Jennifer Camp, co-founder of Gather Ministries, and author of Loop, grew up in the middle of an almond orchard in Northern California and now lives in the busy Bay Area with her husband and three kids. A former high school English teacher, she loves to write, but she especially loves to encourage people to seek and live out the truth of their story, their identity in Christ. You can find her writing at her blog, Jennifer J. Camp .You can connect with Jennifer on both Facebook and Twitter. She would love to have you join her there.
“I see things in black and white.”
He sits on the hearth for a family meeting. We are gathered around, feet–not-many-miles–apart, although not one leg touches another’s. Physical distance and emotional pain. We have been hurting each other, with insults and impatience, criticism and unkindness, and it was time to talk about it.
We just finished a car ride to the mountains, a four-hour drive with not too much traffic–a big deal for where we live, in the California Bay Area. The kids criticize each other in the car ride, subtle-but-undisguised irritation, a quiet retort under the breath, a quick judgment about what someone else has done.
The negative words to each other have been piling up over the weeks, particularly between the two boys, who are close in age. The strikes happen between them and their little sister, too.
Negativity and not encouragement. Put-downs and criticism.
Something breaks in our hearts when we hear bitterness spoken. We are made for connection and community, not discord or separation.
For, with the Holy Spirit in us, we are made to bring light to darkness. With the Holy Spirit in us, we are equipped to bring healing, not hurt. With the Holy Spirit in us, we are designed to love each other, with Christ’s kindness and power and might.
Love is a weapon–the greatest and the truest weapon we can ever wield. But the weapon we so often choose, instead, is the weapon of slurs and judgment, of impatience and meanness.
Who is in us when we choose darkness instead of light? And who are we rejecting when we go our own way and forget how we are truly meant to live?
What we say to one another with our words reveals the condition of our heart. We are either aligned with Christ–choosing, each moment, to love one another. Or, we are rejecting Christ–rejecting the Holy Spirit’s power in us to love beyond what we are ever capable of on our own, in our own strength.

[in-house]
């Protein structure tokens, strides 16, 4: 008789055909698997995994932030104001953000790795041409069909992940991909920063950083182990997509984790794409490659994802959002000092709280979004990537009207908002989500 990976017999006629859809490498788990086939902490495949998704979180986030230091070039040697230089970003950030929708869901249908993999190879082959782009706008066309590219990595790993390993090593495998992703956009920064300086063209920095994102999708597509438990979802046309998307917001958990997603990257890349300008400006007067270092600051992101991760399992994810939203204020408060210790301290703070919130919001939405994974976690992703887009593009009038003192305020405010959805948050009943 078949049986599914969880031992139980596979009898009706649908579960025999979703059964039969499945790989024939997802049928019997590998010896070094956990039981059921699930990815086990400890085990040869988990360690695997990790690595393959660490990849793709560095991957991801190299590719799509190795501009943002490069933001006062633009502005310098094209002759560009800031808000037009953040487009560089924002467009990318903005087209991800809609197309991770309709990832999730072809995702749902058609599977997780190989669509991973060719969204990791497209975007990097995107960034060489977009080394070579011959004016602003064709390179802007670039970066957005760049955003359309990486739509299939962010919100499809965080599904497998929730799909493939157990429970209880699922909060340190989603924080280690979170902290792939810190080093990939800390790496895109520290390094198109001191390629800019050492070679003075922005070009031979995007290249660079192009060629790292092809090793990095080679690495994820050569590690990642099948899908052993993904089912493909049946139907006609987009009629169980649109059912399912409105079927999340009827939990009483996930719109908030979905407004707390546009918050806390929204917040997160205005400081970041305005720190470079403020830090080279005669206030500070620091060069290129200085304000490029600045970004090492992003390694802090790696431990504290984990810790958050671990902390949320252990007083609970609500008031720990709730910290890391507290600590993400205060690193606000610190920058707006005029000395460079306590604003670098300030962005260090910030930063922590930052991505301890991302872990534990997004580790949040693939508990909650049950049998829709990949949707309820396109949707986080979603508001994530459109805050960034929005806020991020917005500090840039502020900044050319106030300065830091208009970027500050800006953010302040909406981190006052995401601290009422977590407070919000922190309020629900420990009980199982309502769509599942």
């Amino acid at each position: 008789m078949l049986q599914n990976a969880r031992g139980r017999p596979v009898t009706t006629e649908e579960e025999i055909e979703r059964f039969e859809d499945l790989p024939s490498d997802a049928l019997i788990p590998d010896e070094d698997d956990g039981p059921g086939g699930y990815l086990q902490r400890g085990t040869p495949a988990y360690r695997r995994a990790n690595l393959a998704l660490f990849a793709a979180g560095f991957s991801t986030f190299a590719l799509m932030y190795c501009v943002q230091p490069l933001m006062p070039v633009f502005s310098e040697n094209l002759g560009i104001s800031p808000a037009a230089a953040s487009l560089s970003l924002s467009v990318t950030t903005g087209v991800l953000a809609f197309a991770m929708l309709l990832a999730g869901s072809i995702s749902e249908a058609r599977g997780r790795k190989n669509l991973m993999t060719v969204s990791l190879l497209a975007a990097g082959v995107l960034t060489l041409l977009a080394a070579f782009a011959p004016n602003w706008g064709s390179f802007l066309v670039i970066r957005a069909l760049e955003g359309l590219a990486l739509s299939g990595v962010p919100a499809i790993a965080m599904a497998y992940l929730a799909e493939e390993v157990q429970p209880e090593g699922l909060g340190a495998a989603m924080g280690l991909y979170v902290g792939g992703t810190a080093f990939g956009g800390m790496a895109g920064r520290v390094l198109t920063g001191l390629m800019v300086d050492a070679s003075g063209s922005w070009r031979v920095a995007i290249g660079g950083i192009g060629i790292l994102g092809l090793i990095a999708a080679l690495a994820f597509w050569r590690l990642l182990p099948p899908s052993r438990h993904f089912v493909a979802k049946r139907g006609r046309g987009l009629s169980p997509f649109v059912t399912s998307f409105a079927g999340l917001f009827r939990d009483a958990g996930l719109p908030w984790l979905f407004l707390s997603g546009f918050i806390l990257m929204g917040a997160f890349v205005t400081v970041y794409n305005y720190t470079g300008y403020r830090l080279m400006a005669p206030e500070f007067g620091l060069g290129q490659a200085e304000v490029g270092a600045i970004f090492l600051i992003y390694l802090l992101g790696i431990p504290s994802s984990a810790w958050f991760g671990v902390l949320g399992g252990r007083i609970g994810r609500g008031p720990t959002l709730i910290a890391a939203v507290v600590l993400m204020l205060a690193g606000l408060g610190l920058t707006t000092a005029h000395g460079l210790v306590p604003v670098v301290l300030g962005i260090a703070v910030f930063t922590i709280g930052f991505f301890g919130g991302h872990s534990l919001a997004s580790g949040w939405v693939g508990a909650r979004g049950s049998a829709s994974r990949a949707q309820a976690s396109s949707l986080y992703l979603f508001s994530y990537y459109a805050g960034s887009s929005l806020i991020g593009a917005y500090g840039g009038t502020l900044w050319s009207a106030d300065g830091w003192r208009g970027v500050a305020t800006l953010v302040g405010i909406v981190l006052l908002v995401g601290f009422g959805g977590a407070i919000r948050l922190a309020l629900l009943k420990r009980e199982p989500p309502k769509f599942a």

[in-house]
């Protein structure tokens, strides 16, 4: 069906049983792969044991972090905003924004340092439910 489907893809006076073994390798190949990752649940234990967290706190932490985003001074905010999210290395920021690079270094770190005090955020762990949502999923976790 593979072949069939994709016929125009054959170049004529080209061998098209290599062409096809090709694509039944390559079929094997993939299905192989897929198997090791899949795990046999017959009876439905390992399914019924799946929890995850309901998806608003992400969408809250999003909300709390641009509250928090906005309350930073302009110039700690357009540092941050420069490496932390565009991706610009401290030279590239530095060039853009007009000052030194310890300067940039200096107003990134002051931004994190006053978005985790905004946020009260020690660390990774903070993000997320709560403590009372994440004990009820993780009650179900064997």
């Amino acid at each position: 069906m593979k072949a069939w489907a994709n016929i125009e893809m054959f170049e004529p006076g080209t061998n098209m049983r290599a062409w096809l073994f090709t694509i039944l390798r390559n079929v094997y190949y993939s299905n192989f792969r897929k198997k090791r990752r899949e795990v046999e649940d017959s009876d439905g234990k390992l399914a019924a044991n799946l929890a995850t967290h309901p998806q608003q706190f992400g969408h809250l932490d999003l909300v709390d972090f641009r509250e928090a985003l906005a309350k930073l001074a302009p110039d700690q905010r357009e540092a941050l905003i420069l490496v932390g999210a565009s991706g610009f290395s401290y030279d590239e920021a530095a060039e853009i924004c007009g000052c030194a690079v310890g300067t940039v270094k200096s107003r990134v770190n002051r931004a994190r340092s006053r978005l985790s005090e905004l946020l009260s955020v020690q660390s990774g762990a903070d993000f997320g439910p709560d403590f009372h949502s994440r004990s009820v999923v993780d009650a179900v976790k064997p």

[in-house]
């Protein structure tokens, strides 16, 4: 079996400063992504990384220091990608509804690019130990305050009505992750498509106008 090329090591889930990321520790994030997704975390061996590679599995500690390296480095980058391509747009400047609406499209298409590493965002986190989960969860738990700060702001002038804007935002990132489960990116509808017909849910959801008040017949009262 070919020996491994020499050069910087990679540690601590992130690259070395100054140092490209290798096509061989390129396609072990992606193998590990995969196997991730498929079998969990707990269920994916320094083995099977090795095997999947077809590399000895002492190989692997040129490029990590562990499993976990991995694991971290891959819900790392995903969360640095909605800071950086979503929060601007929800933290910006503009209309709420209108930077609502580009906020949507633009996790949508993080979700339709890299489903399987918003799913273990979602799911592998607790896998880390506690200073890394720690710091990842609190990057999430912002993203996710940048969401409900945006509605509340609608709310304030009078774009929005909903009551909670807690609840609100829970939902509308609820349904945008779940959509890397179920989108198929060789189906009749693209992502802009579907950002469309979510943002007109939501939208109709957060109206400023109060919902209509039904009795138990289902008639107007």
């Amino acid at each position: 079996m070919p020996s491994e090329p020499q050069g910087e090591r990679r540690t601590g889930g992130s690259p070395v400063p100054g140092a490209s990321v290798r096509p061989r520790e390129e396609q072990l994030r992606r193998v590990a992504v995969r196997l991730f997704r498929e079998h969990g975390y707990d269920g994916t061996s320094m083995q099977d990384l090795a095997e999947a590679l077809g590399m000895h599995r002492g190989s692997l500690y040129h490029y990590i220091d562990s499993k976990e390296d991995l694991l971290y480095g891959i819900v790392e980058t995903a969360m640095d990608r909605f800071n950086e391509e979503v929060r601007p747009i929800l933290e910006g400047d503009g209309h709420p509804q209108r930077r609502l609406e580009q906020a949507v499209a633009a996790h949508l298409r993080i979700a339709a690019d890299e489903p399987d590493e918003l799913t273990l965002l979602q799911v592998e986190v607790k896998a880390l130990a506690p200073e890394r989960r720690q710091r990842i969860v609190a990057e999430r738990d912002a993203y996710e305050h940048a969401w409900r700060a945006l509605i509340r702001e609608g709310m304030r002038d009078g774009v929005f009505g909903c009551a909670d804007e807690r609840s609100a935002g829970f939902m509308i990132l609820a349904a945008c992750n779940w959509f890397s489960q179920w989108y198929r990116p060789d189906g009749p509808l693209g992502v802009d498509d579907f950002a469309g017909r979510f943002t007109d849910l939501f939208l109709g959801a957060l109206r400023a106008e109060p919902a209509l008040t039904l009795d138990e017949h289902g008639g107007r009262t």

We must remember this: we are in a battle, and we have been given weapons with which to fight. These are weapons of gentleness, of patience, of understanding, of sacrifice, of beauty, of kindness, of light.
“You get to be selfish, as crazy as this sounds, in this one, amazing way: When you choose to love your brother and your sister you are choosing Christ. And this is how you are being selfish, because it is benefitting you, too.”
“When you love another person, you are being filled with Christ’s love. Thus, you are loving yourself, too. And when you are mean to another? You are not loving yourself; you are not letting Christ in. You are not letting the love of Christ fill you.”
“There is no fuzzy thinking here. No gray area. It is black and white. Love each other or not. And when you choose love, when you choose to be kind and gentle with one another, you are receiving Christ in you. You are letting Christ love you. You are receiving what he wants to give you–His love. And you receive more of His love for you when you willingly choose Him and battle, with Him, to give His love away.”
We talk for what might be an hour, pushing past dinner time. Each of us shares what is on his and her heart, most of us in tears. One person in the family writes down what he is thinking before he says it. It is difficult to find words, sometimes, to the pain we are just now choosing to not hide.
In community in Christ, we need to have the hard conversations sometimes. Black and white, good and evil, love and hate. It is one or the other–and we need the love of Christ to keep us united, despite the mess of trying to find words that are honest and bring connection, not discord.
Our stomachs are rumbling now, and we get off the sofa, the chairs, the hearth. We sit on the floor now, a circle, a family, confessing to our God, together, how we, individually, have hurt one another. We own it. We admit it. We give it to Him. And together, with our God, we remember how to love, how to forgive, how to be fearless in love rather than careless in hate.
And then, at bedtime, each of the three, whispers it softly, as I join them, heads bent, to pray:
“Thank You for the big meeting.”
“Thank You for helping us talk together so we can learn more about each other.”
“Thank You for showing us how we can be nice.”
Oh, my God, thank You for teaching us how to fight for each other’s hearts, in community. Thank You for forgiving us when we mess up and we hurt one another. Thank You for being at the center, when we need You most.
Can you recall a moment when your heart was hard, in community, and you needed Christ’s love to soften it? What did you do?
This ost appeared originally at GatherMinistries.com